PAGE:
privard
Feb 13, 2006, 16:50
In the "statistics and crime rate of foreigners in Japan" that you mention, there are some serious statistical problems--the way things are compared tries so hard to minimize the foreign crime rate that a lot of people reading it are just going to dismiss it as dishonest. From the more complete treatment in postings in this forum it's clear that the basic premise is right on and that the numbers do support what is said, so it's unfortunate that the article is so easily dismissable. If I've missed something and there is a reasonable basis for these decisions, please let me know. However, it would also be good to include those explanations in the article to keep other readers from having the same reaction I did.

The main problems:

First, including visitors vastly inflates the number of foreigners, especially from Western countries that send a lot of tourists, thus driving down the crime rate. Someone who's here for a few days is obviously much less likely to commit a crime than someone who's here all year--and since the Japanese mostly live here and only one fourth of the foreigners you count do (well under a tenth for the mostly white countries), this method of counting gives the foreigners a big advantage.

Second, the "crimes" and "offenses" distinction is dubious. Not counting visa violations as crimes makes sense, especially for comparison with Japanese, who can't commit them. And speeding obviously doesn't count as a crime in many people's minds--look how many Japanese own radar detectors. However, drug use, weapons possession, and prostitution are questionable calls--just because I don't consider pot possession a big deal doesn't mean the Japanese have to agree with me. I want to use the information in this article to counter Japanese people's stereotypes of foreigners as criminals--if I tell some guy in a bar that using drugs or carrying a gun isn't a crime, he's not going to take me seriously. Not counting these offenses when comparing crimes is just begging to be ignored--any intelligent person is just going to say I'm discounting a large number of foreign crimes to order to fudge the numbers in my favor.

Mike Cash
Feb 13, 2006, 17:00
http://tinyurl.com/dkgoe

pipokun
Feb 13, 2006, 19:59
>please help me out here if I am not getting them right.
‘ŒŸ‹“Œ” = "number of cases arrested"
‘ŒŸ‹“lˆυ = "number of persons arrested"
eg.
1theft case by 3accomplices + 5theft cases by another burglar --->‘ŒŸ‹“Œ”6, ‘ŒŸ‹“lˆυ4
By the way, why don't you compare the number of crimes(or crime rates) committed by foreigners in Japan with that of committed by Japanese outside Japan? Is it unfair or illogical to think it from this aspect?
ŠCŠO–Ml‰‡Œμ“Œv
http://www.mofa.go.jp/mofaj/toko/tokei/engo/
ŠCŠO–Ml‰‡Œμ“Œv means statistics upon "Japanese crime victims outside Japan".

suirai
Feb 13, 2006, 20:26
Oh goodness! Y'all got my head spinning with all those numbers. I think I'll just stick to trying to keep my own nose clean and not worry about other people, except to make sure I don't become a victim. To that end I'll keep an eye on anyone acting odd, whether they look Japanese or from outside Japan. Well, little green people might worry me, too.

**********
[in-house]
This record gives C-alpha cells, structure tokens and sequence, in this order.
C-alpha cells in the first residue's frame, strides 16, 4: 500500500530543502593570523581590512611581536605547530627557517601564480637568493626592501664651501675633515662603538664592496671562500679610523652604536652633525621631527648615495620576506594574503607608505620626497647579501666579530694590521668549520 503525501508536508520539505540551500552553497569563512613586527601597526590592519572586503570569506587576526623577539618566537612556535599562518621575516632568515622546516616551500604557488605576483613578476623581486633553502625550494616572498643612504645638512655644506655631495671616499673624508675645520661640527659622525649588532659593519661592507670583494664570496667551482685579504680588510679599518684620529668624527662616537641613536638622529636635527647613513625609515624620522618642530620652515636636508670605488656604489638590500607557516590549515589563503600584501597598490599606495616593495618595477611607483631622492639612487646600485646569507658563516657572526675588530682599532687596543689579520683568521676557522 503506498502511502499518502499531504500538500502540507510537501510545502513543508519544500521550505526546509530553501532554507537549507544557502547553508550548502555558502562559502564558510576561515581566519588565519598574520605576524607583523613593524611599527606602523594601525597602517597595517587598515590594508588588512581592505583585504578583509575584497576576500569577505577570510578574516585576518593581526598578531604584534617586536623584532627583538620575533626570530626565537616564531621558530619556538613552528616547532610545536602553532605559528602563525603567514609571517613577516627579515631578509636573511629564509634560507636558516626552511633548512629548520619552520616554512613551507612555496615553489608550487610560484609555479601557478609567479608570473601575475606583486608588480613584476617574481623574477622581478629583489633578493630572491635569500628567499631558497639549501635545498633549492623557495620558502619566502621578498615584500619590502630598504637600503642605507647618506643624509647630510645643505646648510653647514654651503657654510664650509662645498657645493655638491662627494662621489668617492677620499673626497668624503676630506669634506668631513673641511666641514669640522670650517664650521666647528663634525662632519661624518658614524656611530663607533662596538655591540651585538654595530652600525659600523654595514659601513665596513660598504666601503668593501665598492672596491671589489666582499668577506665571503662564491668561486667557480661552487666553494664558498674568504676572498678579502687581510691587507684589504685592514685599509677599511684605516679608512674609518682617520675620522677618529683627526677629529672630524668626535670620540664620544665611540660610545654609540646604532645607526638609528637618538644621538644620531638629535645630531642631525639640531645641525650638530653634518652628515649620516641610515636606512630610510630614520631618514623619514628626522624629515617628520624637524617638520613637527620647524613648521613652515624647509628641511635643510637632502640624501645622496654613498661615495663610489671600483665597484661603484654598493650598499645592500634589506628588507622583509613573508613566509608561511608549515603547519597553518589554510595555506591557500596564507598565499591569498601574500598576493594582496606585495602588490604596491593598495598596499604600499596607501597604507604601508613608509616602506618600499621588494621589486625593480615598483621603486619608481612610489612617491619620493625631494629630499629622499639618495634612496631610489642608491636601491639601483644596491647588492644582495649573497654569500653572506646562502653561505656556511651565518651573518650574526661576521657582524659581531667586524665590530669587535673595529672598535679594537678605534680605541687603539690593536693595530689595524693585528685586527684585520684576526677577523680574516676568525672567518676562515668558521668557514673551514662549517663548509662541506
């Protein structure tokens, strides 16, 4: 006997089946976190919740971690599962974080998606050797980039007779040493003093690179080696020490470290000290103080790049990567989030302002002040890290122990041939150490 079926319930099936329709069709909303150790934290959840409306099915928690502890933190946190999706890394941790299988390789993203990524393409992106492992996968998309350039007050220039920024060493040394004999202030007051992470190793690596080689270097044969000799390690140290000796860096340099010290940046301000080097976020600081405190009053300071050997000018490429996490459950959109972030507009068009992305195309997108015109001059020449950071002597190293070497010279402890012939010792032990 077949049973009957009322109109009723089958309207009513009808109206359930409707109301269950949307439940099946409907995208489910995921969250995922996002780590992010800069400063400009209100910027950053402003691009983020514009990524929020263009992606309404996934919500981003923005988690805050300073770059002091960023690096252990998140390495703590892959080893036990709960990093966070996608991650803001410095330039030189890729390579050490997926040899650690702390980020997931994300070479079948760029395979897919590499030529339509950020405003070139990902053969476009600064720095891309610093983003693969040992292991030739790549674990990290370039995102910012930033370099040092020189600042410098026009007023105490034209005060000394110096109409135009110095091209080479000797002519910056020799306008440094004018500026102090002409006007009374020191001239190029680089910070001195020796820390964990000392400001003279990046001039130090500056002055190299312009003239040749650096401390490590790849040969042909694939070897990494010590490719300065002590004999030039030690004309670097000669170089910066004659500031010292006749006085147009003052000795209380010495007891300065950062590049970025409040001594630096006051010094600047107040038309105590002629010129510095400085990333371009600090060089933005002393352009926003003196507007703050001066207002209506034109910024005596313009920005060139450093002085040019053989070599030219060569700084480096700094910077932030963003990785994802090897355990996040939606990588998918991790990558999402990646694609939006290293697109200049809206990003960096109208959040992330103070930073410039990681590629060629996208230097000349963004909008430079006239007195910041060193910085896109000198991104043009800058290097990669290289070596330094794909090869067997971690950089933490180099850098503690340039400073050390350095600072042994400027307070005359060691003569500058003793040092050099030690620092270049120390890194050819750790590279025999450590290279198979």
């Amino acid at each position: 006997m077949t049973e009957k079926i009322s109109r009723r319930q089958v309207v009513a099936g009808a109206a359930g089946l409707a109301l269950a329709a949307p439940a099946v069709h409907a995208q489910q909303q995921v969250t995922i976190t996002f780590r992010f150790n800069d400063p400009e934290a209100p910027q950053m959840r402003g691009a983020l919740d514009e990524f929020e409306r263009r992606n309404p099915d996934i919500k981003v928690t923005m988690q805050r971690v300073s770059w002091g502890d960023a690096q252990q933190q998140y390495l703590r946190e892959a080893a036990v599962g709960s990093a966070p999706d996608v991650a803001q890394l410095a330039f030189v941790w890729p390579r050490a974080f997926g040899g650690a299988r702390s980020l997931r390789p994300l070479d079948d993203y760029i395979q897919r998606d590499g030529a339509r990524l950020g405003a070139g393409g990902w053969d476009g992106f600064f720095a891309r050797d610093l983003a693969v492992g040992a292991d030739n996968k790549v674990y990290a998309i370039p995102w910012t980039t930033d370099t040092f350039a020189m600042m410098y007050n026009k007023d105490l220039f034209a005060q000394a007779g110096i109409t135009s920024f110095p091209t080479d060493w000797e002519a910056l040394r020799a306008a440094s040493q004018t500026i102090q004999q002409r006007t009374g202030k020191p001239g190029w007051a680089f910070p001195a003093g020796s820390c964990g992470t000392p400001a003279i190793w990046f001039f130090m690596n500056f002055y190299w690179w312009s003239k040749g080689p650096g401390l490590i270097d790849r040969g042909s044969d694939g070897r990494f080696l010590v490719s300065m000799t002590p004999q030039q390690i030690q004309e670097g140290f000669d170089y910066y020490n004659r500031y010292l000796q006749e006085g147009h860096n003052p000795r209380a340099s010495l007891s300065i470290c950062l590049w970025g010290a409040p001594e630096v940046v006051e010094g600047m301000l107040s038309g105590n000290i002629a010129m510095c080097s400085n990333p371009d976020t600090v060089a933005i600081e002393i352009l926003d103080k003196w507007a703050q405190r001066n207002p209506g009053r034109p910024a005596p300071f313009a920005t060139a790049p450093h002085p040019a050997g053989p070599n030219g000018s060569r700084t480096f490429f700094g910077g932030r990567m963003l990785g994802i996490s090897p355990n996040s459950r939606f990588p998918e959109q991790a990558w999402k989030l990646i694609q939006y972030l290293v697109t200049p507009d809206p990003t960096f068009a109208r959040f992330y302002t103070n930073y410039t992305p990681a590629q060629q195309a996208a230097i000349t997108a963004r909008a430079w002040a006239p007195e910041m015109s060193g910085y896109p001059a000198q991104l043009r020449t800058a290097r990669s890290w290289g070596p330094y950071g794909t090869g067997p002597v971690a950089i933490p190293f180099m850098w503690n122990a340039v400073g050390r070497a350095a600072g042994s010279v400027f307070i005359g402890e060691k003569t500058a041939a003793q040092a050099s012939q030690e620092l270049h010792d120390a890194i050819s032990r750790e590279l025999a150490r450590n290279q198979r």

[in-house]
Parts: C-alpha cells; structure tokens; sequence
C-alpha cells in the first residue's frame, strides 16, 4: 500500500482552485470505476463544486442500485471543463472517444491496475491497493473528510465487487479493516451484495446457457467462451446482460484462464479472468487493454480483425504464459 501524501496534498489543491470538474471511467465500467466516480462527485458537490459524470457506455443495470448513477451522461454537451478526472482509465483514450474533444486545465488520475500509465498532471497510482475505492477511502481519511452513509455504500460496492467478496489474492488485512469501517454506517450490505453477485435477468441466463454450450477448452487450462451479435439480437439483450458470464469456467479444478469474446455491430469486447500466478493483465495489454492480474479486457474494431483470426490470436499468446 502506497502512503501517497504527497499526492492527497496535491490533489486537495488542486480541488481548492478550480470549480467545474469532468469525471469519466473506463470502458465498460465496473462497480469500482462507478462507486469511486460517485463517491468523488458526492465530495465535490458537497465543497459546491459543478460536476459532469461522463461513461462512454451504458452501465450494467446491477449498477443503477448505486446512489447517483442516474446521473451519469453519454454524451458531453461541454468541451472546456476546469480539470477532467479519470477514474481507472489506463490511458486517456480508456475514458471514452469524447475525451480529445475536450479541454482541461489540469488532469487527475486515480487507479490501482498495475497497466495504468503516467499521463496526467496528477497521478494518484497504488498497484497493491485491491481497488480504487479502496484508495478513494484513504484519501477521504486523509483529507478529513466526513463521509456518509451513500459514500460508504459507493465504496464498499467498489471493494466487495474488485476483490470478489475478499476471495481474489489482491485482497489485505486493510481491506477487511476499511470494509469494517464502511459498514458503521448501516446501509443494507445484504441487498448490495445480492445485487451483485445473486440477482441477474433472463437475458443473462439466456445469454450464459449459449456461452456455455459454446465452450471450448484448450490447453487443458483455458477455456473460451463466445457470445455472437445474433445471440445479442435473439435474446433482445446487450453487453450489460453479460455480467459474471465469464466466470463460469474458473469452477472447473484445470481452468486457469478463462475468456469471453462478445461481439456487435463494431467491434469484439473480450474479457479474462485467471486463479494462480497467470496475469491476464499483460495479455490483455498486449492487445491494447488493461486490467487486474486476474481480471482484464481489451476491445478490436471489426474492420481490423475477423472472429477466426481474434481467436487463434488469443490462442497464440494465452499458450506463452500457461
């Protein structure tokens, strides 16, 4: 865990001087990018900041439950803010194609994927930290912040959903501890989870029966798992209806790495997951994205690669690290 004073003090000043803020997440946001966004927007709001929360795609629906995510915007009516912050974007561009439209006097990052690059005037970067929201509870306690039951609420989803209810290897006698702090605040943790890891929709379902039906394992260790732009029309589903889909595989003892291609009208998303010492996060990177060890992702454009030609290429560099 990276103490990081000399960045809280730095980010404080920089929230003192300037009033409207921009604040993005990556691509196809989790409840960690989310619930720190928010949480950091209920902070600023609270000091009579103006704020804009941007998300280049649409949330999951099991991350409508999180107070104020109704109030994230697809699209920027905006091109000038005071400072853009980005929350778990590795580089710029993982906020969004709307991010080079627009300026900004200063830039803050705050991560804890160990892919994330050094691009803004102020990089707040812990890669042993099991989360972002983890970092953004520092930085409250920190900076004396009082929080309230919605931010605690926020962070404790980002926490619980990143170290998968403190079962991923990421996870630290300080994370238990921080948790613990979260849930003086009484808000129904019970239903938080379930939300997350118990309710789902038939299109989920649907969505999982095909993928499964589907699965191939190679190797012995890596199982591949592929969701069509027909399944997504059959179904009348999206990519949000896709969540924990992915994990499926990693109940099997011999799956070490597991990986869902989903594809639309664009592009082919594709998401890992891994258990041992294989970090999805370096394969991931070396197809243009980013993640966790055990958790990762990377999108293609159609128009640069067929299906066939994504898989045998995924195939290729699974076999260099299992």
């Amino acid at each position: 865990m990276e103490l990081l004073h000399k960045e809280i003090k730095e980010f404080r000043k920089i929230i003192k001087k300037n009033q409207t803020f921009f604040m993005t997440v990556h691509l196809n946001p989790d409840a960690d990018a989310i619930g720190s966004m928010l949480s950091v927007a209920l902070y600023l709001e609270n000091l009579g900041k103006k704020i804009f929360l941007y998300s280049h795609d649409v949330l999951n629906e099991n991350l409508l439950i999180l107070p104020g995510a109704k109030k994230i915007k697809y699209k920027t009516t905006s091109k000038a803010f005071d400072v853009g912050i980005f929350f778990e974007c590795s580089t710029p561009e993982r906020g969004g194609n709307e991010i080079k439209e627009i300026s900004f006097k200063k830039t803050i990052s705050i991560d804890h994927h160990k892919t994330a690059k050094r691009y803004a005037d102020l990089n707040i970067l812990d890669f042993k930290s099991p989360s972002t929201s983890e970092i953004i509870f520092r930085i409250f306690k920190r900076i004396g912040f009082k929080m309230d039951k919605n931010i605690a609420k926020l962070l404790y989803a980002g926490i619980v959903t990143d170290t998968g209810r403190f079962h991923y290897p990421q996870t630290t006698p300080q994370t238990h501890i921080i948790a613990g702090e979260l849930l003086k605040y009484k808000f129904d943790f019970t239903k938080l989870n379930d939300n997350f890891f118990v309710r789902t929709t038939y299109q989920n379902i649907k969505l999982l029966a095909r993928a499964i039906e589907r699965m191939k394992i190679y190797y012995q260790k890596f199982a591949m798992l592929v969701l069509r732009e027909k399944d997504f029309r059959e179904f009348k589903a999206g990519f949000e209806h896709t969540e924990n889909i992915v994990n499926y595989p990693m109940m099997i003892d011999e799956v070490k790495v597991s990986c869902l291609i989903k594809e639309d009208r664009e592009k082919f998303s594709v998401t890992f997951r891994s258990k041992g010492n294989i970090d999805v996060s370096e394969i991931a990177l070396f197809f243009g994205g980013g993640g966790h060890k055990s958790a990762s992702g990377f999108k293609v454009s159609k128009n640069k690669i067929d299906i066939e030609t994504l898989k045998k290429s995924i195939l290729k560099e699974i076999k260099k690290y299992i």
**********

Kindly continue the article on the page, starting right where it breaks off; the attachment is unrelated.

.

Poke-mon master
Aug 4, 2006, 15:37
Maciamo made a bad mistake to treat this statistics. I hope Maciamo did not do this intentionally. I check the number in the Japan National Police Agency, and found this crime number is only by short term foreign visiter, not residents. So like Korean, (700,000 Korean has a permanent residency,) crime committed by residents is not counted on this statistics. Therefore, crime rate by nationality will be a lot changed if there are many residents and crime by residents.

I hope Maciamo learned from this mistake, and will be a lot more careful when handling the number. Be responsible.

Maciamo
Aug 4, 2006, 16:08
Maciamo made a bad mistake to treat this statistics. I hope Maciamo did not do this intentionally. I check the number in the Japan National Police Agency, and found this crime number is only by short term foreign visiter, not residents. So like Korean, (700,000 Korean has a permanent residency,) crime committed by residents is not counted on this statistics. Therefore, crime rate by nationality will be a lot changed if there are many residents and crime by residents.
I hope Maciamo learned from this mistake, and will be a lot more careful when handling the number. Be responsible.
Somebody else pointed that out, I double-checked this (last year), and the numbers I mentioned were for visitors and residents, except permanent residents. So I already changed the number of foreigners in my article (http://www.wa-pedia.com/society/foreign_crime_in_japan.shtml) (consider the forum as a draft) by taking the number of foreign visitors (JNTO stats) + the number of residents. There is no way that the police would make statistics for foreign visitors (on a 3 to 6 month visa) but not for residents on a 1 year or 3 year visa.

Maciamo
Aug 4, 2006, 16:29
Sorry, I didn't that post 6 months ago...


From the more complete treatment in postings in this forum it's clear that the basic premise is right on and that the numbers do support what is said, so it's unfortunate that the article is so easily dismissable.